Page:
Browse Prior Art Database

Disk Drive Servo Control in the Presence of Magnetic Defects

IP.com Disclosure Number: IPCOM000100236D
Original Publication Date: 1990-Mar-01
Included in the Prior Art Database: 2005-Mar-15
Document File: 3 page(s) / 111K

Publishing Venue

IBM

Related People

Daede, RJ: AUTHOR [+4]

Abstract

Described is an adaptive statistical measure of residue to enhance the servo performance by improving the estimator smoothness. It is particularly useful in the presence of magnetic noise. Conventional method sets residue=0, but measured residue shows significant autocorrelation for a single sample delay. Effective track misregistration (TMR) can also be statistically reduced by means of this method.

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Disk Drive Servo Control in the Presence of Magnetic Defects

       Described is an adaptive statistical measure of residue
to enhance the servo performance by improving the estimator
smoothness.  It is particularly useful in the presence of magnetic
noise.  Conventional method sets residue=0, but measured residue
shows significant autocorrelation for a single sample delay.
Effective track misregistration (TMR) can also be statistically
reduced by means of this method.

      The digital servos used in magnetics employ state variable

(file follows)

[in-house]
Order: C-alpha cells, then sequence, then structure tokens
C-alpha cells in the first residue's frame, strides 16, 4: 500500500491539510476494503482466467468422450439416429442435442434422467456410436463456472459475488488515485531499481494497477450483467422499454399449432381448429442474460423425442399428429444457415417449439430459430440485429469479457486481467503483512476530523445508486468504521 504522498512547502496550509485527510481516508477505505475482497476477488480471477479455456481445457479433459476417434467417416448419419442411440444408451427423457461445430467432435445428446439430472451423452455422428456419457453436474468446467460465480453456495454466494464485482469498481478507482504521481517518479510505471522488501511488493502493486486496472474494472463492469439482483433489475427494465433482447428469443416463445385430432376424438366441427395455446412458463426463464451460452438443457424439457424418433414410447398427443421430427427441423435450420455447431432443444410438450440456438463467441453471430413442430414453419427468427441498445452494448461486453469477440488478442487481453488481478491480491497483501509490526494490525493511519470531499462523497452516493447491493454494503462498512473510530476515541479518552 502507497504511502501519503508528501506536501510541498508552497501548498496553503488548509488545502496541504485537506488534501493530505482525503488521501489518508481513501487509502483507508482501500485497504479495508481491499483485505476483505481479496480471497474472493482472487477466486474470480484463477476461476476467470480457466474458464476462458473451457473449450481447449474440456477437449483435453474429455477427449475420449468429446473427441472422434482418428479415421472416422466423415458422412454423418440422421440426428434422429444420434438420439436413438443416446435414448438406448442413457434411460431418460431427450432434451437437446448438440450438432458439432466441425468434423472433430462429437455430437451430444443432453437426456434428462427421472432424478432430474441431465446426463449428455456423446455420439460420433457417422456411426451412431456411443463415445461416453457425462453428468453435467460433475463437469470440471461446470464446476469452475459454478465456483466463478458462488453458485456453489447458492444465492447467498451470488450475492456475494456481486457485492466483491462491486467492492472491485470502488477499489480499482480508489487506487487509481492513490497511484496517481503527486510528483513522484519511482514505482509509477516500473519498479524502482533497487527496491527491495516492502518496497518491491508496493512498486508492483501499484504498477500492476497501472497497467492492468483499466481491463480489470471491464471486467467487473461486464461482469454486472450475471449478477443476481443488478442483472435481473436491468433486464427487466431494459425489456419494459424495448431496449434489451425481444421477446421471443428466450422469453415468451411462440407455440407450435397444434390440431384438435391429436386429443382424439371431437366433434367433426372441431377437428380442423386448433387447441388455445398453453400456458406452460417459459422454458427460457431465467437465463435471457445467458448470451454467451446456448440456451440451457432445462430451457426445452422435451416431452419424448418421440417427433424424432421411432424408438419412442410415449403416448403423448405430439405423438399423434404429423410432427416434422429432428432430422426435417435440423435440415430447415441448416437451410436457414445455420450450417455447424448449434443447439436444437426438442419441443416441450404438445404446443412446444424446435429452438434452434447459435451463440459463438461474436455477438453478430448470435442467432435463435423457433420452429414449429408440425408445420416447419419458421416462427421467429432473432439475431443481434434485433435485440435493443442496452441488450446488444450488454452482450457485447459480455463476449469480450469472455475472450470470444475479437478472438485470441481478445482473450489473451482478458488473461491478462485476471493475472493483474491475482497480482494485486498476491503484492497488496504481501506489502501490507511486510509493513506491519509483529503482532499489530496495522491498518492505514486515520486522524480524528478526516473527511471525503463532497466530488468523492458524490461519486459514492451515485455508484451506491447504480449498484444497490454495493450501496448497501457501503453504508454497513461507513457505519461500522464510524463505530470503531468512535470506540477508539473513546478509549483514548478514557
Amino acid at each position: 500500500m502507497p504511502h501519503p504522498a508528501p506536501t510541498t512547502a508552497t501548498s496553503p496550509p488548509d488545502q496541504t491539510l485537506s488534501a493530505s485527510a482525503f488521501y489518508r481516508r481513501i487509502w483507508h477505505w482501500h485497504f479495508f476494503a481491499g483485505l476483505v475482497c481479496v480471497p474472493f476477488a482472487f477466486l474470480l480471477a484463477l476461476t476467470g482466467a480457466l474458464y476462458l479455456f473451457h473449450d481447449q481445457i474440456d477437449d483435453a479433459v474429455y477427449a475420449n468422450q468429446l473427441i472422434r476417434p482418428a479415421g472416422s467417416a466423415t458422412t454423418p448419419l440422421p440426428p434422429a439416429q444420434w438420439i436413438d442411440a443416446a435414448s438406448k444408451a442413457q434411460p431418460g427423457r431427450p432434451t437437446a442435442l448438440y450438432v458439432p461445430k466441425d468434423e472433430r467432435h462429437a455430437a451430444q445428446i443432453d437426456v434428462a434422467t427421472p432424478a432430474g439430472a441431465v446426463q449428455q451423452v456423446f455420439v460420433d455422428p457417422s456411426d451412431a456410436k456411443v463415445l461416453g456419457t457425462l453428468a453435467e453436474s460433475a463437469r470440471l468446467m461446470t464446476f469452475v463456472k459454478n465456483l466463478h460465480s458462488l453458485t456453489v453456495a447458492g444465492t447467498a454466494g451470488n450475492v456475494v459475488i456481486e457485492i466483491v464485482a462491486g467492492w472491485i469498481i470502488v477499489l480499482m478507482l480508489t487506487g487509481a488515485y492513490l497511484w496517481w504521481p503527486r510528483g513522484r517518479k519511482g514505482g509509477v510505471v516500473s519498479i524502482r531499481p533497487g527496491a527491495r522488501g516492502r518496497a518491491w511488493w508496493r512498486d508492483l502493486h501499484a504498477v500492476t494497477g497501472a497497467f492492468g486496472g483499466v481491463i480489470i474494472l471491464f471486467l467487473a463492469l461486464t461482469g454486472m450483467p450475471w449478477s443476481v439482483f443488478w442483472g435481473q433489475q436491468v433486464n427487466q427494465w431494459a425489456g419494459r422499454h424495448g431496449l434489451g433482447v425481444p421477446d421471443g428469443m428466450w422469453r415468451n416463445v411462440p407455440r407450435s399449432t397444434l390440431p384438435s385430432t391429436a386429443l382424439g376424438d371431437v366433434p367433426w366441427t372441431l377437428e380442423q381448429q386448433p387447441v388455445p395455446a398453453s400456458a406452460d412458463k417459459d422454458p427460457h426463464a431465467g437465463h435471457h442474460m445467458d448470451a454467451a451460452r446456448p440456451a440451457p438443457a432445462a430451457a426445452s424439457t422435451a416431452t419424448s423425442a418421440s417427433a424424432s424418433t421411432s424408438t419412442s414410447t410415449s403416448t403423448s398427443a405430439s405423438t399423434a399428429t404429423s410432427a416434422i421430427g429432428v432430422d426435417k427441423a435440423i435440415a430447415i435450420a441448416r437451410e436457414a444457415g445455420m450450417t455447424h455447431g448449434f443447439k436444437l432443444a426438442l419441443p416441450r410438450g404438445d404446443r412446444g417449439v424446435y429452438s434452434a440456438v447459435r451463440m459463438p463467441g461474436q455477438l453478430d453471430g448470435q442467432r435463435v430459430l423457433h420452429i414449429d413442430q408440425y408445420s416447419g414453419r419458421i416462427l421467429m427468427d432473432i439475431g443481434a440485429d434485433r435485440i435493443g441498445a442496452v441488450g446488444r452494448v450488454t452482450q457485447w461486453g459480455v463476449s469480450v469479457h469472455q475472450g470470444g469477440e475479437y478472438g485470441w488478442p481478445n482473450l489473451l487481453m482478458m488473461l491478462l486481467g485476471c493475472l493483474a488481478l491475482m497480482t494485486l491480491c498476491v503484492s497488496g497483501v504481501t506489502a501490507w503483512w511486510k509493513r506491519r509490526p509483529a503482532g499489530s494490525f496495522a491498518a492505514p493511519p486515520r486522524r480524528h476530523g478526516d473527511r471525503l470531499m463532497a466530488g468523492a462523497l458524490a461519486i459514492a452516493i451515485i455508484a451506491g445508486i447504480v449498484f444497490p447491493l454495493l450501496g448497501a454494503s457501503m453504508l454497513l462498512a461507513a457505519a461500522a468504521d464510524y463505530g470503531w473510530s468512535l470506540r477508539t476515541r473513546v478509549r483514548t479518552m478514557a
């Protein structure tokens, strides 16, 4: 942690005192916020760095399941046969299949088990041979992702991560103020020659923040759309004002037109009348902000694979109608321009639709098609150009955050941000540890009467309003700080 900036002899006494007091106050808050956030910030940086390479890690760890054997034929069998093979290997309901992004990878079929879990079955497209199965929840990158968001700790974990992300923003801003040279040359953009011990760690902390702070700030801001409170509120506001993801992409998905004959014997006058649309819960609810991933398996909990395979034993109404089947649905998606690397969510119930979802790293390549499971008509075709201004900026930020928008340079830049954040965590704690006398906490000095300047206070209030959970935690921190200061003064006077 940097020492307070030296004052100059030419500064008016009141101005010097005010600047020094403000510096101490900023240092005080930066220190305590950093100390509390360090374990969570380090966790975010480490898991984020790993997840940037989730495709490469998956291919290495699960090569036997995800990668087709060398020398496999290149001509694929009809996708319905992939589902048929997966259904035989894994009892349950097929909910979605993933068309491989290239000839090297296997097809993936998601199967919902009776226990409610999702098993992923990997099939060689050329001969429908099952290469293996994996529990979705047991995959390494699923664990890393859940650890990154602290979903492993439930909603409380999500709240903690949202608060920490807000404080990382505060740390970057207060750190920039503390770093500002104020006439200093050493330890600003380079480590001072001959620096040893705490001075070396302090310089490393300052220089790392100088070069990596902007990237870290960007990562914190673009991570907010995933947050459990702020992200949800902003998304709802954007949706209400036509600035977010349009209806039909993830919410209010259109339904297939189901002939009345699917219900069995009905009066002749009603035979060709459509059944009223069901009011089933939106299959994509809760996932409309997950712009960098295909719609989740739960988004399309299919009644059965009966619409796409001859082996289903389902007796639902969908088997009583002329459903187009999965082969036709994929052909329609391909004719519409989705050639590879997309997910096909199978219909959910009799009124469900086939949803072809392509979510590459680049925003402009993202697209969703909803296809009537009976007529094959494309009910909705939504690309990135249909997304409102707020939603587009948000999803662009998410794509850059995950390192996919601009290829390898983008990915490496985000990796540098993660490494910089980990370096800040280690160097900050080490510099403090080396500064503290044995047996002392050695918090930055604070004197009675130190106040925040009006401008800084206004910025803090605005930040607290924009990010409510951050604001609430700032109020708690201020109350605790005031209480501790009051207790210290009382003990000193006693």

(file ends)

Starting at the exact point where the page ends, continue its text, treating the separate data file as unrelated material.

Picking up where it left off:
based estimator/controller to achieve seek/tracking performance as
summarized by equations. (1)-(3):

                            (Image Omitted)

State Estimate Update: (1)
State Estimate Extrapolation: (2)
Controller Output: (3)
where and are state vectors before and after update, and are the
measurement and control sequence, and are the system matrices, and
are the estimator and controller gain vectors respectively.  The
result of the second group of terms on the right hand side of
equation (1) is called the residue which is expected to drive the
estimation process optimally.  However, when magnetic defects are
encountered, the value of measurement is not known, and, therefore,
the residue is set to zero.  This condition is equivalent to
performing only the extrapolation of the state vector as defined in
equation (2) without any update.  Such an approach is justifiable
when the residue has the properties of "white noise",  or that it has
zero correlation with adjacent samples of the residue time history.
However, measured data file shows a significant correlation for a
single sample delay.  Significant correlation is plausible because
the residue tends to carry components resulting from unmodeled
dynamics such as that of the resonant modes, disk/slider interface,
etc.

      Fig. 1a shows the normalized residue time history.  The
autocorrelation function of this s...